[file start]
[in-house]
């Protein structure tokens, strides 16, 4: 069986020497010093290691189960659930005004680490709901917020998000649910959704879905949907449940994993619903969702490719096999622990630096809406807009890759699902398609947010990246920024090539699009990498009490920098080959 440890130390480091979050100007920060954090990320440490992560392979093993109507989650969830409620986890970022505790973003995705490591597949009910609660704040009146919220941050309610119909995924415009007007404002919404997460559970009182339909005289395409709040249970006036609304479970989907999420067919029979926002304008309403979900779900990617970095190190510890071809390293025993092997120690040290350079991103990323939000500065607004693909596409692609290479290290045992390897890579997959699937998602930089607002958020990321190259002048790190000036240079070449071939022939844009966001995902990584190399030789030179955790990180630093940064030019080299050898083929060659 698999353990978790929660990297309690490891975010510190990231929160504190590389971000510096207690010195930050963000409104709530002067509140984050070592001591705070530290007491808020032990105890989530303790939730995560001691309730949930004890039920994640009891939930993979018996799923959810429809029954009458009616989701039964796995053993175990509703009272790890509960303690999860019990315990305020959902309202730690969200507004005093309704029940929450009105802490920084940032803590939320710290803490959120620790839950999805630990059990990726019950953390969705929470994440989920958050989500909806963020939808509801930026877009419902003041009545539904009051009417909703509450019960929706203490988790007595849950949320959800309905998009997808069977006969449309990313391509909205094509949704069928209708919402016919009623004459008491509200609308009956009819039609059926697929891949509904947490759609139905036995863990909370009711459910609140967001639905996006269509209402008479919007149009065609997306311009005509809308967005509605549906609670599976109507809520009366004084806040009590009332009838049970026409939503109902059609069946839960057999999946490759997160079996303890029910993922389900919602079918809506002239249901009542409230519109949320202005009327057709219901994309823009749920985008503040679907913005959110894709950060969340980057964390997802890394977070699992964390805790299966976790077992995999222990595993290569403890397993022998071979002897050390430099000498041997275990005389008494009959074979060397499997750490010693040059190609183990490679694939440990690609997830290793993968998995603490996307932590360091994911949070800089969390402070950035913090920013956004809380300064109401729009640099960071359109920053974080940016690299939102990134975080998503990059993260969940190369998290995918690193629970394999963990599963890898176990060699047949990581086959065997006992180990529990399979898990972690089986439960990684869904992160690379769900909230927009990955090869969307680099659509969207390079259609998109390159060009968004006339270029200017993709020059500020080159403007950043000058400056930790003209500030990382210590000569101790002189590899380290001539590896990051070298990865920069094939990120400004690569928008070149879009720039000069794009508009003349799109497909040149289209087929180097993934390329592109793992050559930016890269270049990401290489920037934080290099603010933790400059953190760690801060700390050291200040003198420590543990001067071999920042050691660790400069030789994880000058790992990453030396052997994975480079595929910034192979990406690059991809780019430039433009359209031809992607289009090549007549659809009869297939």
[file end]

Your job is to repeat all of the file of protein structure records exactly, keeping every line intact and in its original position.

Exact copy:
[in-house]
């Protein structure tokens, strides 16, 4: 069986020497010093290691189960659930005004680490709901917020998000649910959704879905949907449940994993619903969702490719096999622990630096809406807009890759699902398609947010990246920024090539699009990498009490920098080959 440890130390480091979050100007920060954090990320440490992560392979093993109507989650969830409620986890970022505790973003995705490591597949009910609660704040009146919220941050309610119909995924415009007007404002919404997460559970009182339909005289395409709040249970006036609304479970989907999420067919029979926002304008309403979900779900990617970095190190510890071809390293025993092997120690040290350079991103990323939000500065607004693909596409692609290479290290045992390897890579997959699937998602930089607002958020990321190259002048790190000036240079070449071939022939844009966001995902990584190399030789030179955790990180630093940064030019080299050898083929060659 698999353990978790929660990297309690490891975010510190990231929160504190590389971000510096207690010195930050963000409104709530002067509140984050070592001591705070530290007491808020032990105890989530303790939730995560001691309730949930004890039920994640009891939930993979018996799923959810429809029954009458009616989701039964796995053993175990509703009272790890509960303690999860019990315990305020959902309202730690969200507004005093309704029940929450009105802490920084940032803590939320710290803490959120620790839950999805630990059990990726019950953390969705929470994440989920958050989500909806963020939808509801930026877009419902003041009545539904009051009417909703509450019960929706203490988790007595849950949320959800309905998009997808069977006969449309990313391509909205094509949704069928209708919402016919009623004459008491509200609308009956009819039609059926697929891949509904947490759609139905036995863990909370009711459910609140967001639905996006269509209402008479919007149009065609997306311009005509809308967005509605549906609670599976109507809520009366004084806040009590009332009838049970026409939503109902059609069946839960057999999946490759997160079996303890029910993922389900919602079918809506002239249901009542409230519109949320202005009327057709219901994309823009749920985008503040679907913005959110894709950060969340980057964390997802890394977070699992964390805790299966976790077992995999222990595993290569403890397993022998071979002897050390430099000498041997275990005389008494009959074979060397499997750490010693040059190609183990490679694939440990690609997830290793993968998995603490996307932590360091994911949070800089969390402070950035913090920013956004809380300064109401729009640099960071359109920053974080940016690299939102990134975080998503990059993260969940190369998290995918690193629970394999963990599963890898176990060699047949990581086959065997006992180990529990399979898990972690089986439960990684869904992160690379769900909230927009990955090869969307680099659509969207390079259609998109390159060009968004006339270029200017993709020059500020080159403007950043000058400056930790003209500030990382210590000569101790002189590899380290001539590896990051070298990865920069094939990120400004690569928008070149879009720039000069794009508009003349799109497909040149289209087929180097993934390329592109793992050559930016890269270049990401290489920037934080290099603010933790400059953190760690801060700390050291200040003198420590543990001067071999920042050691660790400069030789994880000058790992990453030396052997994975480079595929910034192979990406690059991809780019430039433009359209031809992607289009090549007549659809009869297939």